Thoughts of Extinction

Since Threshold was canceled, I’ve become an avid watcher of Invasion. I was a big fan of Sean Cassidy’s other project, American Gothic, and this show has a lot of similarities.

But that’s not what I’ve come here to talk about.

Yesterday, I read in the news about the last male purebred Columbia Basin pygmy rabbit dying, leaving only two female (not pregnant) left of the entire species.

Yes, this little critter is so cute I just want to hug it. But that’s not what makes me sad. Depending on your perspective, extinction can be either sad or a happy opportunity.

Think about it. If the dinosaurs hadn’t become extinct, do you think mammals would have eventually evolved humans? Then again, if the last of the panda bears go extinct, I would miss them.

The topic of extinction is closely linked to the topic of biodiversity. Lack of biodiversity can lead to extinction of multiple species. Many scientists feel that that’s where we’re heading right now.

Extinction of several species, including amphibians, such a frogs, and mammals, such as lions. For a list of links to stories on this subject, visit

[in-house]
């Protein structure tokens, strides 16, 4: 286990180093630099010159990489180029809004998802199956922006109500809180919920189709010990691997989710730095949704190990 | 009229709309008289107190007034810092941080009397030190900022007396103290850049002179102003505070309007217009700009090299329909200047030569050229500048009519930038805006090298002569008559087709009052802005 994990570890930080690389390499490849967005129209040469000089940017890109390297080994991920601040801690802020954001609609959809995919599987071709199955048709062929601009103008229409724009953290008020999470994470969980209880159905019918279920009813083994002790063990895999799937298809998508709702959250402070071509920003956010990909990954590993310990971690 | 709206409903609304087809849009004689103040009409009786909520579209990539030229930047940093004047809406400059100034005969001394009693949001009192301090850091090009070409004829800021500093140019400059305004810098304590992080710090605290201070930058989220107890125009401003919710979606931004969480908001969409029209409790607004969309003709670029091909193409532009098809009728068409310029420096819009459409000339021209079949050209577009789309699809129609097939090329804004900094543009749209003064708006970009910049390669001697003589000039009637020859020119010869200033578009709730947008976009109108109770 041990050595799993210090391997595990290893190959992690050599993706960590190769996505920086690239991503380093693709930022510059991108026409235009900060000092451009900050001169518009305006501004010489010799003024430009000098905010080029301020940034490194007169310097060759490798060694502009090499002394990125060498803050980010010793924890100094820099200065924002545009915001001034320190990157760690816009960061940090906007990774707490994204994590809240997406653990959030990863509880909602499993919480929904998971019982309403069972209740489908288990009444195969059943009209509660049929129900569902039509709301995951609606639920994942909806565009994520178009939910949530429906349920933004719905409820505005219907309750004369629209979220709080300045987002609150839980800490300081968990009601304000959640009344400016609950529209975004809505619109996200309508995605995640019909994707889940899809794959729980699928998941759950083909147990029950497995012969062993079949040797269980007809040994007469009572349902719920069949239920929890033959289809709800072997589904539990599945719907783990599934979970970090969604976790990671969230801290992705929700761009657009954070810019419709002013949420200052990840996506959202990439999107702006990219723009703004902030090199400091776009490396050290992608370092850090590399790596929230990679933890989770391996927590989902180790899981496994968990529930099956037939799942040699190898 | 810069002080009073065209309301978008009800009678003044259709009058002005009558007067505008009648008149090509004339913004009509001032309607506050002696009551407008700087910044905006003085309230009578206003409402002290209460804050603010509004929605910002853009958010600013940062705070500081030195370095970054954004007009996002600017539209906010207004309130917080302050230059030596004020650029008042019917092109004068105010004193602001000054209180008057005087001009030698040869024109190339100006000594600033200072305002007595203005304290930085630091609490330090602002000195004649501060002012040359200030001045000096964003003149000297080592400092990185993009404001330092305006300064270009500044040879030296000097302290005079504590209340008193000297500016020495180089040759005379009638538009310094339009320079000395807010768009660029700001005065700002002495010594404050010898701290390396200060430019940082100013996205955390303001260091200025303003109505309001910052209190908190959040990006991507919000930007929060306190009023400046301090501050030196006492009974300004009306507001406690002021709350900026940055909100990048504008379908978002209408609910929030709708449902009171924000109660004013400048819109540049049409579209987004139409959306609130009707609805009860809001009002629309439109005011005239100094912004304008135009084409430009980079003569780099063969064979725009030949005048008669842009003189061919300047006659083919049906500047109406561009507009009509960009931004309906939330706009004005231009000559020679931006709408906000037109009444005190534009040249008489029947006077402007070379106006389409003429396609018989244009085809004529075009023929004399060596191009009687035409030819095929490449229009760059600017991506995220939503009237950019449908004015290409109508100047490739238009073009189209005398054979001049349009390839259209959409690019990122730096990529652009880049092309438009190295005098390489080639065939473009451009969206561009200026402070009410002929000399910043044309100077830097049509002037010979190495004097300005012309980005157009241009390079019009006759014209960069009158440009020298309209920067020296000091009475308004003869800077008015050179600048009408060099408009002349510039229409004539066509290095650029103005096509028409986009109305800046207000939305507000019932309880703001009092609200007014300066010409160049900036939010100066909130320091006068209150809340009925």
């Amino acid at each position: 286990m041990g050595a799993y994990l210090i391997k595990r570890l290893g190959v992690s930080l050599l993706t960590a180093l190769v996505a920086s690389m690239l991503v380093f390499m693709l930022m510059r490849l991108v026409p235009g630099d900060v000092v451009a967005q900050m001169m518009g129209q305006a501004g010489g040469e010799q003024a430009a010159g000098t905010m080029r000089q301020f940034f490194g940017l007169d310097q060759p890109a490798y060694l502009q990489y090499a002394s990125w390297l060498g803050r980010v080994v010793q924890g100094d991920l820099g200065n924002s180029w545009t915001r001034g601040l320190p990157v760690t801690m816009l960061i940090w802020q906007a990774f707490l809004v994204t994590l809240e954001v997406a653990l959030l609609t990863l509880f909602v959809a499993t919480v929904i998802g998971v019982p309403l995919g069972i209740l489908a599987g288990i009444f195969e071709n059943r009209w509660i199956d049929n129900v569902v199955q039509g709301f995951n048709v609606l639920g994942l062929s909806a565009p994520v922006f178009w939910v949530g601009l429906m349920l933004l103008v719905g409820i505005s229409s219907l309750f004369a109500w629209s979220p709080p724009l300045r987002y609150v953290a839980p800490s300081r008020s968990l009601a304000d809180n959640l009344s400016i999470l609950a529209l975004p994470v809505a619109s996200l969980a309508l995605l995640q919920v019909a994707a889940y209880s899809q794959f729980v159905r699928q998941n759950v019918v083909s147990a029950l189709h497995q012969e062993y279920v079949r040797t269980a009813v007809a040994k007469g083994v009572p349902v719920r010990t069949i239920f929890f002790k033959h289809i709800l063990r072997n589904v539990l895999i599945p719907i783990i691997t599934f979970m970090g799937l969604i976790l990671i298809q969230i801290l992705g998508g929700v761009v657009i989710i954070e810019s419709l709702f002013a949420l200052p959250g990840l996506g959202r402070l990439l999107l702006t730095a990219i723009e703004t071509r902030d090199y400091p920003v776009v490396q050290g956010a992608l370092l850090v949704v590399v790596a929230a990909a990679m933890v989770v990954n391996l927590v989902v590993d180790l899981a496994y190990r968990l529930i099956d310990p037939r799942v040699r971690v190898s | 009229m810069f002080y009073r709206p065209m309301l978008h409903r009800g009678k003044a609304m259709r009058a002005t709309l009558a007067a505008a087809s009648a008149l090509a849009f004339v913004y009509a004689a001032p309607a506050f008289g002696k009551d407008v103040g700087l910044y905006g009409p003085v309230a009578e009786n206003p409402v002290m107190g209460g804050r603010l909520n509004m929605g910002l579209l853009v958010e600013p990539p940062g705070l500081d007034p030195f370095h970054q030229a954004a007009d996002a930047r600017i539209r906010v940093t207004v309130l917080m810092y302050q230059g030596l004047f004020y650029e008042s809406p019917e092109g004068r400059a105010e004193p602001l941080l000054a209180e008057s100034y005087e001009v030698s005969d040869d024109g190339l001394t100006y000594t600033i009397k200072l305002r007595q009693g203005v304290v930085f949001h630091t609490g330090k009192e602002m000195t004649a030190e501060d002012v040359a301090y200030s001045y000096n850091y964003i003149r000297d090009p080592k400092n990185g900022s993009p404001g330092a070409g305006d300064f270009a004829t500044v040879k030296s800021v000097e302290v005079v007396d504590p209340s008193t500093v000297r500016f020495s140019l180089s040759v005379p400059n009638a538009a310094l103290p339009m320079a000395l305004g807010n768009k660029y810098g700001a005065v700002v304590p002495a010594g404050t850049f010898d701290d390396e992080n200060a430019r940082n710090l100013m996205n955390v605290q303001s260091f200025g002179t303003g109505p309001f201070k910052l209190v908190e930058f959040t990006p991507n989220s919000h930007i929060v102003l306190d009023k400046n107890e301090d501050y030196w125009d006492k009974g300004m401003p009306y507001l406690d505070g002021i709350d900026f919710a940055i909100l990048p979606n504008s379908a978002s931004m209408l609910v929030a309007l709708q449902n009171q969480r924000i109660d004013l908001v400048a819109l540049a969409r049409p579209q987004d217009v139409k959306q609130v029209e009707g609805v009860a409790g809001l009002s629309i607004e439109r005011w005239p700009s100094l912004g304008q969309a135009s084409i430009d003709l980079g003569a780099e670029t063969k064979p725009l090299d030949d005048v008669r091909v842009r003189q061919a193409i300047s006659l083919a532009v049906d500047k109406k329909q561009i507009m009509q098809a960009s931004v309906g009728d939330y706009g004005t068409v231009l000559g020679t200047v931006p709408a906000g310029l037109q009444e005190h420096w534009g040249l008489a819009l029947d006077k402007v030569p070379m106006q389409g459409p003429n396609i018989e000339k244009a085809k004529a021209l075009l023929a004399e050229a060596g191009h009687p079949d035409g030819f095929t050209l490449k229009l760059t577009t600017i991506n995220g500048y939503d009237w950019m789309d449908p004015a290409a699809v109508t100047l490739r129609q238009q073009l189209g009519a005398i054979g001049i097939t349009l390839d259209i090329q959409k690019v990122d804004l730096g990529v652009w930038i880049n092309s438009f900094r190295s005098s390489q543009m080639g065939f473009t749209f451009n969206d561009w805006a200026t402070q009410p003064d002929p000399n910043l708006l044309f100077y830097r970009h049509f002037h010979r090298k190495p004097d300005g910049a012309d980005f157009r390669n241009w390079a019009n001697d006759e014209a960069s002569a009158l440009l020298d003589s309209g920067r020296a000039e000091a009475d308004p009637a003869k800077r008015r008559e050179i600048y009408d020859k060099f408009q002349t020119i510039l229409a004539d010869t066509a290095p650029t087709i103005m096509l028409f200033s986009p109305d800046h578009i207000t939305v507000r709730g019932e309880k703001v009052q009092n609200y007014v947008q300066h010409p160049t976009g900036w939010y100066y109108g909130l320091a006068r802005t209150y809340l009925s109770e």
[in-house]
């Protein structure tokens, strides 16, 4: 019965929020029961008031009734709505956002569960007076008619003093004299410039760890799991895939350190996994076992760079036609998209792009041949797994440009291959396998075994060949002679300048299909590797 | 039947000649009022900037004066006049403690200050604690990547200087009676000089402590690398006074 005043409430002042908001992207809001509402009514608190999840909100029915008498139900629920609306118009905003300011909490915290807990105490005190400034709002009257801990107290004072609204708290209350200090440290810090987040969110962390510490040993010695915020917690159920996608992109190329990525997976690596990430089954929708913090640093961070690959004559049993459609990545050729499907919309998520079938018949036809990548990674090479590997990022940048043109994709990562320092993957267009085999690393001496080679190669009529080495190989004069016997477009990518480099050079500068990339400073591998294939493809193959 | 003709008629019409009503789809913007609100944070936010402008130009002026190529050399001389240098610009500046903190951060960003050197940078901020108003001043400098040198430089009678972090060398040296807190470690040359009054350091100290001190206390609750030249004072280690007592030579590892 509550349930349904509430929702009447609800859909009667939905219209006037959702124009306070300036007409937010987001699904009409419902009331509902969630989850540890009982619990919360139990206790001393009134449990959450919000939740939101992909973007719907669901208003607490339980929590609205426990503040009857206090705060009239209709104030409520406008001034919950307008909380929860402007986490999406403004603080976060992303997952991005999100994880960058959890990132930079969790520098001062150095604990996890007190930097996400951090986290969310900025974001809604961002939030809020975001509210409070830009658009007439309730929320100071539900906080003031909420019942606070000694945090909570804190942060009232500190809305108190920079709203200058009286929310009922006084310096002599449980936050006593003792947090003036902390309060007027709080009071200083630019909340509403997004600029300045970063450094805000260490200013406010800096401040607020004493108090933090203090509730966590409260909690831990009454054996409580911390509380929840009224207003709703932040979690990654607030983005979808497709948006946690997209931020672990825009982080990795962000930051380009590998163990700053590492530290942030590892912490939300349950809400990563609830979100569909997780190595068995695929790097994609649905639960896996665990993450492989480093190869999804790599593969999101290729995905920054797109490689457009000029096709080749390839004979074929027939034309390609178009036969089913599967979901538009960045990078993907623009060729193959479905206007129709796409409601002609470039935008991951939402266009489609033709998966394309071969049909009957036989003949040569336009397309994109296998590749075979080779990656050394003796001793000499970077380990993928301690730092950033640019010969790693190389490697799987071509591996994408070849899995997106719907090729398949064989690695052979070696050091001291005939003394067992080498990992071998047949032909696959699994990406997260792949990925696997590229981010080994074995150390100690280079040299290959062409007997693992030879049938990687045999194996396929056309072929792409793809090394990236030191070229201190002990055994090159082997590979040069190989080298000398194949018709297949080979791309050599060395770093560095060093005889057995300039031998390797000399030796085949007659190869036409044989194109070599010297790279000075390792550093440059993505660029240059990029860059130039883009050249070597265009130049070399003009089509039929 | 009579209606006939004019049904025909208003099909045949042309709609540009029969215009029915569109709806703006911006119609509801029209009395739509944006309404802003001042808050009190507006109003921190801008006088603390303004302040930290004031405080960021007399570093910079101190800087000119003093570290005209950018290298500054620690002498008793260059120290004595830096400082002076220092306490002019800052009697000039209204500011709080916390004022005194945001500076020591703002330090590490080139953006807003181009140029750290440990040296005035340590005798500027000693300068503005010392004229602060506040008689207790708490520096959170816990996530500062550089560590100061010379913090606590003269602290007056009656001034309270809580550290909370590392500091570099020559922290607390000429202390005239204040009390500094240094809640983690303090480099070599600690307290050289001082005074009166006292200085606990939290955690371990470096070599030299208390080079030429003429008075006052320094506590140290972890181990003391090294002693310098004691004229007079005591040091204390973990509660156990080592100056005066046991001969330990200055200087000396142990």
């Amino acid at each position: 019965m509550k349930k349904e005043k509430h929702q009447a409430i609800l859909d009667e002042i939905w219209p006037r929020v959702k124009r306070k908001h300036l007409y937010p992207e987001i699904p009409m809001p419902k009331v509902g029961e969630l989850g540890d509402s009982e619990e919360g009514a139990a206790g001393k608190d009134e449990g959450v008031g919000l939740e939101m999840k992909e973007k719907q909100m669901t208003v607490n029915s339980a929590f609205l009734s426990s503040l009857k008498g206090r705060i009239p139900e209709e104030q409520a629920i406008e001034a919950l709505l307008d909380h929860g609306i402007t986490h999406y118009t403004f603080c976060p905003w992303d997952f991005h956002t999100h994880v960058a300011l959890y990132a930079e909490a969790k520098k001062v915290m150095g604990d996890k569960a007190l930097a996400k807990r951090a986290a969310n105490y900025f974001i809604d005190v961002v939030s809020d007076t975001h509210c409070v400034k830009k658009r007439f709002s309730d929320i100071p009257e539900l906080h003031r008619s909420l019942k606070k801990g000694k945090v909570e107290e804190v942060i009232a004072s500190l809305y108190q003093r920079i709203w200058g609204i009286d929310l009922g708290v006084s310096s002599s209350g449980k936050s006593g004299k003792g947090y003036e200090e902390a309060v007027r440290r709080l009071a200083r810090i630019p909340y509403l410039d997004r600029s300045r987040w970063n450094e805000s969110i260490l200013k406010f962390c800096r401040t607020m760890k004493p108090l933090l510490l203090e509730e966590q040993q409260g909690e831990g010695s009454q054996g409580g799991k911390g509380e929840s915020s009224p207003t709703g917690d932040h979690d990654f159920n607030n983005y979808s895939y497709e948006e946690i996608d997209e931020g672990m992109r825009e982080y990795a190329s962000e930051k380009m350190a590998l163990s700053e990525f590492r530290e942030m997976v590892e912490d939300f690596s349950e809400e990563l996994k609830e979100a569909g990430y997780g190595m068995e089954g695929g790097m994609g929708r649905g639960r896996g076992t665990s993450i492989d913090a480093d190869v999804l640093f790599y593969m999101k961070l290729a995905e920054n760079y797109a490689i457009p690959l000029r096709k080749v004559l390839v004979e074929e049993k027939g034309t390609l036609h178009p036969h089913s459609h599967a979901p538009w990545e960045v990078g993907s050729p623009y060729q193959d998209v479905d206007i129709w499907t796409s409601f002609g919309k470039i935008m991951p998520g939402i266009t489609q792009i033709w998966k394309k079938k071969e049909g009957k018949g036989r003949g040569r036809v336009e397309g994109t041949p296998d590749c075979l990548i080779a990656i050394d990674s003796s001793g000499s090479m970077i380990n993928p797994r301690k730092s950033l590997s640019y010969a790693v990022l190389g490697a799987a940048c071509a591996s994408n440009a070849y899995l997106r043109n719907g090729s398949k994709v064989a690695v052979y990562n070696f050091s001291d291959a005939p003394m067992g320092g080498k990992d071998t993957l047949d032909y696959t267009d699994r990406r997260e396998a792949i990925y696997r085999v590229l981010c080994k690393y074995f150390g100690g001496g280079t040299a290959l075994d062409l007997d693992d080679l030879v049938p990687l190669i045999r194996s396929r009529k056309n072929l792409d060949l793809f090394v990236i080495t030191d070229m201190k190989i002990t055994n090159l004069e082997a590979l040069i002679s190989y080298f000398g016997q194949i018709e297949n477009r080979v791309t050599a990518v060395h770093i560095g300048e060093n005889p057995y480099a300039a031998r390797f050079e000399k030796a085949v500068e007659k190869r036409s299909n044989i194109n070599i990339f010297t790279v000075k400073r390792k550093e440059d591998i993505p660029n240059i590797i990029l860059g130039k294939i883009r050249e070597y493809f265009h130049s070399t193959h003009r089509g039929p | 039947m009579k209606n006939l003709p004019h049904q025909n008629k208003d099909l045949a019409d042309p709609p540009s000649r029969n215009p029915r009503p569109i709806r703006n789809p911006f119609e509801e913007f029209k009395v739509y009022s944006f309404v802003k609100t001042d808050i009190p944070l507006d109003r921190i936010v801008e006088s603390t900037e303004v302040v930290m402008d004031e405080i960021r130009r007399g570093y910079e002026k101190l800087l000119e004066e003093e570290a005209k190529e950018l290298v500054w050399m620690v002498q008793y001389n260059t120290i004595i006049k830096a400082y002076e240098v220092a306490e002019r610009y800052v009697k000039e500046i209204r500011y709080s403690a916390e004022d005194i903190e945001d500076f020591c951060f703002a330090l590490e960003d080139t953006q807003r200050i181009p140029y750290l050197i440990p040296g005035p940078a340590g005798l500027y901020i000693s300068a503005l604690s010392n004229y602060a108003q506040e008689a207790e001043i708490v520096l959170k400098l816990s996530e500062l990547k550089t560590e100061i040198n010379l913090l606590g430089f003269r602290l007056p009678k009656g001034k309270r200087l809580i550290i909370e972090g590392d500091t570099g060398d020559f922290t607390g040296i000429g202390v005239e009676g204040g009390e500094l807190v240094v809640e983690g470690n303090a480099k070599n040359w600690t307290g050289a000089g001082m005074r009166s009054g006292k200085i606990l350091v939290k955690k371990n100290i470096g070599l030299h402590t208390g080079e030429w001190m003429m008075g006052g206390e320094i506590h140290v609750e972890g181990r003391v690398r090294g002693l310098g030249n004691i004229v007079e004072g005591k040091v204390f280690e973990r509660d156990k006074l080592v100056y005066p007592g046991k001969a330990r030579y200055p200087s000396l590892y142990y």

Invasion puts another spin on the subject. What if some other intelligent life was to supplant the human race and we went extinct? Of course, this TV series isn’t the first bit of fiction to discuss the topic. A.E. Van Vogt’s Slan uses this concept as the underpinning of the novel. In fact, Slan is part of a science fiction subgenre regarding “super men” — the idea that an evolved or mutated version of humans will supplant the original. X-men is also in this genre.

This little thought blurb really isn’t going anywhere. It was just a random thought to get discussion going. So, what do you think?

For more information about Invasion, you can check out one of the character’s “blog” at

For more information about Slan, visit

For a list of other science fiction stories that involve the “supermen” theme, visit

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About the author

As The Genre Traveler, Carma Spence loves to view the world through Genre-Coloured glasses. In other words, she sees the world through a lens of science fiction, fantasy, and horror, where trash cans can be Daleks in disguise and neighborhood forests can harbor faeries and sprites. Magic realism is real! Or at least you can choose to see the world that way to add to the fun and awe of life.